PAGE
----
Thursday, May 24, 2007

More arguing about wealth...

I was writing this in response to something Will Shetterly said in his blog - the response started to get long enough to feel like a blog entry in its own right. What Will said was this:

But I will quibble with one thing: The rich do the dividing by taking the lion's share for themselves. Perhaps my seeing the world in terms of wealth is as invalid as ktempest seeing it in terms of race, but I think having a billion dollars while people are homeless is more meaningful than the melanin in your skin or the shape of your nose.

But I still haven't a clue how you get the rich to share. It's kind of the antithesis of what you need to be rich.

See here's the thing: the rich aren't taking the lion's share for themselves. Well, some are, but for most, the lion's share just came to them. They aren't necessarily sharing, that much is true, but as often as not, they didn't try to take the lion's share for themselves - it just arrived at their doorstep.

Consider my case. You very generously exempt me from being one of the mean non-sharing rich folks, but here I am. When I was in India last year, the locals treated me like a rock star. The waiter who took care of us at the Shangri-la hotel hung around our table and didn't want to go away. There were people who we met, who took care of us, who earn less in a year than we spent there in a week. People hassled us on the streets because to them we looked like bags of money.

On the road to Dharamsala, at an intersection in north Delhi, there was a lady with a baby who came up and banged on the window and demanded that we give her money. And I didn't, because I was afraid that if I opened the window, we'd be mobbed and overrun - there were at least a hundred thousand people there at that intersection, and not one of them was someone who made as much money in a year as I had in my pocket.

So you can't say I'm not rich. You have to admit that I'm rich, even if by American standards I'm middle class.

So then how did I get this way, and why don't I share? I got this way by accident. By pure luck. I happen to have developed an interest in computers when I was a kid. And then I ran into someone who's made a name for himself in the business, and he asked me to do something, and what he asked me to do wound up being important, and so I got famous in my tiny little microcosm. And now here I am. I didn't plan it, or expect it.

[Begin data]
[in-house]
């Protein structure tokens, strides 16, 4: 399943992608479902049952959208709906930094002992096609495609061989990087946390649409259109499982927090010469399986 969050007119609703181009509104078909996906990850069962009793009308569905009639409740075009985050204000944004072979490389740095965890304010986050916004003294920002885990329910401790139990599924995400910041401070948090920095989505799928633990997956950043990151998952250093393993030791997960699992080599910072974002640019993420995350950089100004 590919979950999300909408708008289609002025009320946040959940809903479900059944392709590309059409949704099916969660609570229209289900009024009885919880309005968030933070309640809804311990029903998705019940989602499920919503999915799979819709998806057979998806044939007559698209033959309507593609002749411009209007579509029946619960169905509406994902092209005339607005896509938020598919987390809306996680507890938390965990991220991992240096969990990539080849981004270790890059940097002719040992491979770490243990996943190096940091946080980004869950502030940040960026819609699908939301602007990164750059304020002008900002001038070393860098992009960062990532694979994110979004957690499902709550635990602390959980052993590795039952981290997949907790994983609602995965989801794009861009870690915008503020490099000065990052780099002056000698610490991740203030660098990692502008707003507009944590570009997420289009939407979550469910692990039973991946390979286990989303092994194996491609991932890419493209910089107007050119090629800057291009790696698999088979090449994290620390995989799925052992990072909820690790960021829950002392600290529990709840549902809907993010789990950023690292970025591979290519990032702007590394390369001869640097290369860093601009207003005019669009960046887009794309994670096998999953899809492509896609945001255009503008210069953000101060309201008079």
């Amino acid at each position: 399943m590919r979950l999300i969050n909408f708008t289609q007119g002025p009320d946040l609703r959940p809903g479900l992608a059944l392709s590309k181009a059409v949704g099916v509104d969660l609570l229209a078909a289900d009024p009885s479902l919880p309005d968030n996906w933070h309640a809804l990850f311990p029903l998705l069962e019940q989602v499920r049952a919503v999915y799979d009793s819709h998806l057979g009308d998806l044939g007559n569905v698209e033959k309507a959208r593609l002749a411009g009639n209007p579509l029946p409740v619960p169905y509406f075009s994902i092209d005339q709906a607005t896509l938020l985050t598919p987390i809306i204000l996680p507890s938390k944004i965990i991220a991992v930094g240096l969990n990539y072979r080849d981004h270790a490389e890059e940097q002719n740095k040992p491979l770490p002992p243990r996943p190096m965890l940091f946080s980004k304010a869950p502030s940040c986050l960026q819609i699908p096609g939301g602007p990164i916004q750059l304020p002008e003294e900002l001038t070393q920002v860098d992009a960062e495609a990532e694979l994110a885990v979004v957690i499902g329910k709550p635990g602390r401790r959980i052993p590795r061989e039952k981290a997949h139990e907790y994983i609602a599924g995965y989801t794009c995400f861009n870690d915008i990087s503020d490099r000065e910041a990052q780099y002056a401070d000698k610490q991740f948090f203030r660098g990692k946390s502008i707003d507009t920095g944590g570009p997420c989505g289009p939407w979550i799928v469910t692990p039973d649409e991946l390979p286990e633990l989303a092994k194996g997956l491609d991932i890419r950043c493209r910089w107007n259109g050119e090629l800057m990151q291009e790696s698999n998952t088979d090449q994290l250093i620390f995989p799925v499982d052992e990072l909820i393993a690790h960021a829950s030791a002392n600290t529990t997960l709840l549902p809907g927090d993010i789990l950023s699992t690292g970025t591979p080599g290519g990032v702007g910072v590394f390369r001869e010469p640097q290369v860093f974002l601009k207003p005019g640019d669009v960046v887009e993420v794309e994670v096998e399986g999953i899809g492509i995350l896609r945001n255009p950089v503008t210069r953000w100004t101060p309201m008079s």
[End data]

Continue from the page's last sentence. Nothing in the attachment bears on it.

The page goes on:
And when someone in need came up to me on a road in north Delhi, I didn't share my wealth with her. So I am one of the mean rich people you're talking about.

Okay, Bill Gates has billions. He's richer than I am. But he didn't get there by screwing anyone either. He got there by luck. The owner of CP/M-86 didn't have time to talk to IBM, so Microsoft got the deal. And Microsoft took the money and did something useful with it that made them even more money. And Bill had a ton of Microsoft stock. So now he's the richest man in the world. And despite how much I despise Windows, and I do truly despise it, I can't say that Bill screwed me to get rich.

So the corollary to that is that Bill is no more a bad guy than I am a bad guy. Bill gives away more money than I will earn in my entire life every single day of the year. I suspect he gives away a larger percentage of his wealth every day than I do. So if you are saying that Bill is a bad guy, be honest: you're saying I'm a worse guy.

And this is why I think that approaching the question of rich and poor as if the rich are screwing over the poor is nonfunctional. I think it doesn't work. Yes, there are rich criminals, and that's maddening, but there are poor criminals too. What's wrong with both is that they value their happiness over others' sufficiently that they take what isn't theirs. The problem with both of them is that they hurt us. They are more alike than they are different.

The problem with Bill is that everybody isn't as fortunate as he is. It's not that he's rich. And that's the problem with me, too. And if I could fix it, I would. And in fact that's why I practice Buddhism: because I have seen the world, and how it works, and I know that I can't make the world a better place simply by reaching out and tweaking it. We need works, it's true. But we need something more than that - call it faith, call it insanity, call it synergy, but don't call it beating up Bill Gates, because that ain't going to work.